The City of Lauderdale Lakes 8th Annual Black History Parade & Carnival February 13, Parade: 9:00AM – 10:00 AM, Community Carnival: 10:00 AM Parade starting location: Willie Webb Senior Park, 3601 NW 21st St., Lauderdale Lakes, FL 33311 Ending location: Bella Vista, 3559 NW 29th Court, Lauderdale Lakes, FL 33311 Details: Call 954-535-2835 Second Annual Black Tech Week February 15- February 20 Details: 305- 482-1832 or www.blacktechweek.com Omega Psi Phi- Eta Nu Chapter and the City of Pompano Beach 3rd Annual Black History Festival February 18-21 E. Pat Larkins Community Center 520 Martin Luther King Jr. Blvd, Pompano Beach, FL 2/18 6PM-9PM | 2/19 9AM-6PM | 2/20 11AM -6PM | 2/21 1PM-5PM Nova Southeastern University Alvin Sherman Library Dr. Mary McLeod Bethune Comes To Life February 17, 6:30 PM

A Legacy of Service continued...

The 100 Black Men, Inc.: The concept of the 100 began in New York in 1963 when a group of concerned African American men began to meet to explore ways of improving conditions in their community. These men envisioned an organization that would implement programs designed to improve the quality of life for African

Americans and other minorities, and ensure the future of their communities through youth development. The "100 Black Men, Inc." has grown to over 116 chapters with more than 10,000 successful black men from various walks of life, mentoring more than 100,000 youth participants annually. Curley Dossman, Jr. is the Chairman of the National Board of Directors. Founded June 24, 1989, the founding members of the South Florida100 believed that they needed to take a leadership role toward effecting such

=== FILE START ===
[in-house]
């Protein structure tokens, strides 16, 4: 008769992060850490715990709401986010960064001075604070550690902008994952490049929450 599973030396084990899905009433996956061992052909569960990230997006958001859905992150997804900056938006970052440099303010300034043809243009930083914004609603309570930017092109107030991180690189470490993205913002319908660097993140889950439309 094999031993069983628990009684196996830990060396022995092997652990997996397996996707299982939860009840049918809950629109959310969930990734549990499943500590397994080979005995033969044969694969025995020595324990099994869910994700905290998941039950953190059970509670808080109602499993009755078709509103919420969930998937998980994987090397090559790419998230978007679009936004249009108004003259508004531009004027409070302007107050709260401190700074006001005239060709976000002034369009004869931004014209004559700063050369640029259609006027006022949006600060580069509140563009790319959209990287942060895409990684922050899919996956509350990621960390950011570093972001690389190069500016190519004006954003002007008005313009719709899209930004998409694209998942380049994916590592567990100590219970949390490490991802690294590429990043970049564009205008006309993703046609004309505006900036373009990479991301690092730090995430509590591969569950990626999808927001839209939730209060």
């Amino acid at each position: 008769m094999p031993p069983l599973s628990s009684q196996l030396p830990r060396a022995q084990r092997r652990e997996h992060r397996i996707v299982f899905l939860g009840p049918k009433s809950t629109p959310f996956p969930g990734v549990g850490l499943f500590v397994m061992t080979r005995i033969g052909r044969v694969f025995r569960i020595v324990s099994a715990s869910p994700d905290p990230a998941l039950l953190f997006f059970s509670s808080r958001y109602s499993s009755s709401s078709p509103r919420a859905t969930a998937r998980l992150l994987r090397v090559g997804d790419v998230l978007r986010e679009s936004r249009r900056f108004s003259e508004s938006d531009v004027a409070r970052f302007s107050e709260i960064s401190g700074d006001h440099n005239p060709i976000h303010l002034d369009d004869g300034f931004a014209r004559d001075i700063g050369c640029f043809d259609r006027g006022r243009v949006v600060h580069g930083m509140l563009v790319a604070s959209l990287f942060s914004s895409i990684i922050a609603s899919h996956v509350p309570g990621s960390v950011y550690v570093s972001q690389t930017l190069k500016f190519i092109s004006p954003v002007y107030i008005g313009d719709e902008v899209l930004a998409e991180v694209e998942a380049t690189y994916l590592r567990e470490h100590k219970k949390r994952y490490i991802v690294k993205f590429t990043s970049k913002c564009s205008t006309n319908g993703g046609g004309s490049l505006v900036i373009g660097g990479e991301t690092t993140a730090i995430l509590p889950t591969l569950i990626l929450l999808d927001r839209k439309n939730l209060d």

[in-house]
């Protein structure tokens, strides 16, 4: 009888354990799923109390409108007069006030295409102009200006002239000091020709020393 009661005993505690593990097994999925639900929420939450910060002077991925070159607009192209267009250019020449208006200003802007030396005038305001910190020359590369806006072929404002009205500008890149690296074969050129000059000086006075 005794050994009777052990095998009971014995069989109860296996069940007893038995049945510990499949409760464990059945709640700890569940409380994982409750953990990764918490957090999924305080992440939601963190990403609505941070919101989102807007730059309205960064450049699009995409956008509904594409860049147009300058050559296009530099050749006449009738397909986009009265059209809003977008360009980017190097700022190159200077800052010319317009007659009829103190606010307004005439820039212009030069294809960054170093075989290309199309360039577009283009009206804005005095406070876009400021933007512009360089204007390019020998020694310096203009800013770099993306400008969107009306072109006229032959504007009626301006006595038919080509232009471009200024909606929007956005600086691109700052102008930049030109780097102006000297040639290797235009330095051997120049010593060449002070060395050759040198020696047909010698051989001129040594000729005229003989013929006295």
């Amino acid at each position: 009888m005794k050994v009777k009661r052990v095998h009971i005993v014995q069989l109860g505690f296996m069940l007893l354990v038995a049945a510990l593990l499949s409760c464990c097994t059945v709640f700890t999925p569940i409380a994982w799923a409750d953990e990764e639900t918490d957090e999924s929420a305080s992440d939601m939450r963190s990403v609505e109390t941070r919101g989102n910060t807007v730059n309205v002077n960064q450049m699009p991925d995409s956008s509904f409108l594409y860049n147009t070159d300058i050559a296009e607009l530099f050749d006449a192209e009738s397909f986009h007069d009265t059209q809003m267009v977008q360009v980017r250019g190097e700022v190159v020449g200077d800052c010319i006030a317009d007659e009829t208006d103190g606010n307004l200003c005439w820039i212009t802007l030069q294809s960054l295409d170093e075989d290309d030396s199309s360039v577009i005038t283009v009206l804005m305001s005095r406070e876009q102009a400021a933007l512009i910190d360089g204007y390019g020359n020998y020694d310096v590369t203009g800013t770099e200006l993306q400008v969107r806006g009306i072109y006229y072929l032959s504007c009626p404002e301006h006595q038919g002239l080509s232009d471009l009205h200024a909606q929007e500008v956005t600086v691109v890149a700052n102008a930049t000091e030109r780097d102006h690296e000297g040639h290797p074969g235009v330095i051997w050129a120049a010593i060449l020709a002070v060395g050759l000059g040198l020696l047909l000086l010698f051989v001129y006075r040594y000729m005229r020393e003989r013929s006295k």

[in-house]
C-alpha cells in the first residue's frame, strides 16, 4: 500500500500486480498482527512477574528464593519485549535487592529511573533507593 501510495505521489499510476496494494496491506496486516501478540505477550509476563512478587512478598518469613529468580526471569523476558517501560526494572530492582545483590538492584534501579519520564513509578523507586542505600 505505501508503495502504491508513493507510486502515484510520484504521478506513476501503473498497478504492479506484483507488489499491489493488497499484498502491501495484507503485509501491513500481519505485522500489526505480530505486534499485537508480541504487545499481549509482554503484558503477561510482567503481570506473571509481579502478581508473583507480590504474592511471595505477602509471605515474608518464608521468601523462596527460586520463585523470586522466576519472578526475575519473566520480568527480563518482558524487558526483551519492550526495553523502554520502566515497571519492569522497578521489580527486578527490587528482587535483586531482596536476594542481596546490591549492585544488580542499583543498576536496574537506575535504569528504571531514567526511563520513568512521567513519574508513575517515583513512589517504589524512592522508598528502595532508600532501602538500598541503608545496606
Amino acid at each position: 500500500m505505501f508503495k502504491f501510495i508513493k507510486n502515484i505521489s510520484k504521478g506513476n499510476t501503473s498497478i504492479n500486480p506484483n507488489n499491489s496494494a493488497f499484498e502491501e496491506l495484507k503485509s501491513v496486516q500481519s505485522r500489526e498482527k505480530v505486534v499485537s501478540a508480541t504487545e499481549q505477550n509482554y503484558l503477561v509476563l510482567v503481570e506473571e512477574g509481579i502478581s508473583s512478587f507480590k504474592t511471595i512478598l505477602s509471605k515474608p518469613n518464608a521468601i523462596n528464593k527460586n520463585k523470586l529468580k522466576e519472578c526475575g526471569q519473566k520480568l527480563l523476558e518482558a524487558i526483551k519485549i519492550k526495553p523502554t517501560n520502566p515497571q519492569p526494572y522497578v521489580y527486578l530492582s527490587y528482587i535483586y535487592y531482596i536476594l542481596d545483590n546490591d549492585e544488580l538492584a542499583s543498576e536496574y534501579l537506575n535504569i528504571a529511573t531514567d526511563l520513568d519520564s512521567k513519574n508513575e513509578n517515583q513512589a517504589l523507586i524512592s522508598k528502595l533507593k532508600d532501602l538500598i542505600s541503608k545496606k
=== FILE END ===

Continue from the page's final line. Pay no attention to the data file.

improvement by combating the plagues of illiteracy, professional stagnation, and political and economic disenfranchisement which infect South Florida community. The Founding Members were: Steve Bullock, William E. Diggs, John E. Dixon, Jr., Albert E. Dotson, Jr., Antonio Junior, Dewey W. Knight, III, Joseph L. Moore, Baron D. Thrower, Mark A. Valentine, and Lynn C. Washington. During their 27 years of existence, 100BMSF has positively affected thousands of lives in South Florida.

Alpha Kappa Alpha Sorority, Inc. Gamma Zeta Omega Chapter Denim & Pearls Day Party February 20, 2 PM - 7 PM Fate Night Club at Gulf Stream, 601 Silks Run, Hallandale Beach, FL Details: https://www.facebook.com/ GammaZetaOmega/ Cost: $30 HBCU Black History Celebration February 20, 9 PM Krave Restaurant & Lounge 4519 Pine Island Rd, Sunrise, FL Cost: $20 Urban League of Broward County Black History Month Showcase February 26, 7:30- 9:30 PM 560 NW 27th Avenue Fort Lauderdale, FL 33311 Details: 954-584-0777 Sistrunk Parade & Festival February 27 Parade starts at 9:00 AM Starting location: Lincoln Park Ending location: NW 9 Avenue Festival starts immediately after Parade at NW 9 Avenue Fort Lauderdale, FL 33311 Details: 754-779-4376 Please see page 2 for the City of Miramar events.

All of these organizations have created strong bonds of Black brother and sisterhood that stretch across time and continents.


FRIDAY, FEBRUARY 5, 2016

MONEY MANAGEMENT

AN INDEPENDENT SUPPLEMENT BY MIA MEDIA & COMMUNICATIONS GROUP TO THE SUN SENTINEL

Black and White

Credentials aren’t all to consider when choosing a financial advisor By Lynda V. Harris